A former prime minister of Somalia, Abdiweli Ali, tells a story that demonstrates the pervasive influence of al-Shabab, even in areas ostensibly controlled by the Somali Federal Government (SFG) and the African Union Mission in Somalia (AMISOM). Al-Shabab collects taxes – reportedly as much as the government, and certainly more efficiently. This includes a payroll tax, described as a ‘contribution’, which salaried personnel – government staff among them – are obliged to pay. Abdiweli describes how a defector from al-Shabab who went to work for the government received a visit from a man who told him to pay his ‘contribution’. ‘How will I know whom to pay?’ he asked. ‘You will know,’ the messenger replied. At the end of the month, he went to collect his salary from the cashier at the bank. The cashier said: ‘Now let me receive your contribution.’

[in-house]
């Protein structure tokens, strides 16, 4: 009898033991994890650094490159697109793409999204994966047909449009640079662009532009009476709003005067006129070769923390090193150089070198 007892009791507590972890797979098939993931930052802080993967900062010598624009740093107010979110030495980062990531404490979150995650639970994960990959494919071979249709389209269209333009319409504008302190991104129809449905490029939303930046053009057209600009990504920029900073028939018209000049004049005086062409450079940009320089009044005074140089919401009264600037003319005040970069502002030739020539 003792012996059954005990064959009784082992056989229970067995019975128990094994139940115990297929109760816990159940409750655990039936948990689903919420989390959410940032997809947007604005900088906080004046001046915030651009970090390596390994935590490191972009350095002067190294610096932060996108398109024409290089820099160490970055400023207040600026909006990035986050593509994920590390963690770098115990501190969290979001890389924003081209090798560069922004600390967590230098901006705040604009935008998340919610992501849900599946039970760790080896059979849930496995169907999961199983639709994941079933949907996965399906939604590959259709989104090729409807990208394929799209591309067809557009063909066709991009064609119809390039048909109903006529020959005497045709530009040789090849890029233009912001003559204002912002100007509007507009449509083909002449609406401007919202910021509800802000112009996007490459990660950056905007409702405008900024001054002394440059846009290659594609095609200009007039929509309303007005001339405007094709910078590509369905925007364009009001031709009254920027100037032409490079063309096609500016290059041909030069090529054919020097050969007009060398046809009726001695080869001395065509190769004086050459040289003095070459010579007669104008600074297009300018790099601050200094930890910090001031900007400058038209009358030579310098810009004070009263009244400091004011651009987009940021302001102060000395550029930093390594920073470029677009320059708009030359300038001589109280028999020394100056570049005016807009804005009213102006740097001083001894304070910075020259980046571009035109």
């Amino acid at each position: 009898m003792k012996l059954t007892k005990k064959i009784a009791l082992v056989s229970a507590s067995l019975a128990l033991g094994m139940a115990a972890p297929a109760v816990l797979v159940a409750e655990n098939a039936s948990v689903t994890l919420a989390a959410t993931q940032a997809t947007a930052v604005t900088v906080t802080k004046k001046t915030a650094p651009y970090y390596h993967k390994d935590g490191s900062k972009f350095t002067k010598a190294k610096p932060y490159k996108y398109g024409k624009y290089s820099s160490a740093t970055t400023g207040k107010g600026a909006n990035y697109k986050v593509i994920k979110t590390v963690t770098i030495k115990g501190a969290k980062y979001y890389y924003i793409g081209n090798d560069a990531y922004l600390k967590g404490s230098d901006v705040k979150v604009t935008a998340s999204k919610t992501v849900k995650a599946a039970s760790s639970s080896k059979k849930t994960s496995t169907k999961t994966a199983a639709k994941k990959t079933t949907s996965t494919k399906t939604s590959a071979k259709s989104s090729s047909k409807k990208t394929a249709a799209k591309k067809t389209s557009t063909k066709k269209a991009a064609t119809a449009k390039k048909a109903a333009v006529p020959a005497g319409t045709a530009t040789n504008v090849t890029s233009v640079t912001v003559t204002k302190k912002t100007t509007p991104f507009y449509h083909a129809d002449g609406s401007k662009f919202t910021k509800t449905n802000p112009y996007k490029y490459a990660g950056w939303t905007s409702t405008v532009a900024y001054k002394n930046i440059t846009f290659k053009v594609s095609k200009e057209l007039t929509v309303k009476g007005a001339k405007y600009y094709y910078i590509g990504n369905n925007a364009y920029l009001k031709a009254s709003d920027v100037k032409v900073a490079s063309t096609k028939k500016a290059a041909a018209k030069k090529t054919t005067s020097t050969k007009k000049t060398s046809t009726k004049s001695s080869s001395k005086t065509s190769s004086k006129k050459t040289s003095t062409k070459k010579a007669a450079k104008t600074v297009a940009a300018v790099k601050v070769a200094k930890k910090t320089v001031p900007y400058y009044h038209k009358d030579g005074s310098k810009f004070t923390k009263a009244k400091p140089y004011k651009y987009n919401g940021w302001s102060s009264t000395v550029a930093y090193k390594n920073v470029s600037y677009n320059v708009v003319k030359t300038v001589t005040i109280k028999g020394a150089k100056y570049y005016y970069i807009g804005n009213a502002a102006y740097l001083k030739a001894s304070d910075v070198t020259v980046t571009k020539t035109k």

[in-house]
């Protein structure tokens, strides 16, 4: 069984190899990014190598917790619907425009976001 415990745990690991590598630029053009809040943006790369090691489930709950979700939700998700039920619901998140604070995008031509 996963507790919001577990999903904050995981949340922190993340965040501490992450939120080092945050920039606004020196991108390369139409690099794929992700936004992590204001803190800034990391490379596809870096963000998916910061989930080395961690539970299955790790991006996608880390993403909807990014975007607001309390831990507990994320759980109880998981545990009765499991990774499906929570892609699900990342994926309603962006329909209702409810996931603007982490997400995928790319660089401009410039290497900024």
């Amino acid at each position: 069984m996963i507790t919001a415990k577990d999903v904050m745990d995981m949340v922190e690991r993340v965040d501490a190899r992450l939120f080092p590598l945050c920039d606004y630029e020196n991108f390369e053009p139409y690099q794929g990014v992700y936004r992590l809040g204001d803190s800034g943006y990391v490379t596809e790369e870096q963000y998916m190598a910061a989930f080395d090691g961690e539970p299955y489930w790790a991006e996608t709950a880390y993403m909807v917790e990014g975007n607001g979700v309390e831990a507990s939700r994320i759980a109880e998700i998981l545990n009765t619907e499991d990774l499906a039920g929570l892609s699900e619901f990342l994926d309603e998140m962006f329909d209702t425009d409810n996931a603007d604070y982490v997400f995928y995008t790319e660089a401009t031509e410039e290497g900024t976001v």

Bruce Whitehouse in the LRB, 30 August 2012: What does Mali’s spectacular slide from celebrated democratic model to failed state augur for the rest of Africa? The number of electoral democracies on the continent has fallen from 24 to 19 in the last seven years. It may be that Mali is a portent of state collapse to come, as the façade of democracy erodes, exposing the informal government mechanisms that really run the show. What if, as the historian Stephen Ellis has argued, the increasing fragility of African states is ‘an early sign of a wider problem with the system of international governance’ built after World War Two? Western powers are discovering that in Africa, as in Afghanistan, there are limits to their ability to impose or even reform state systems.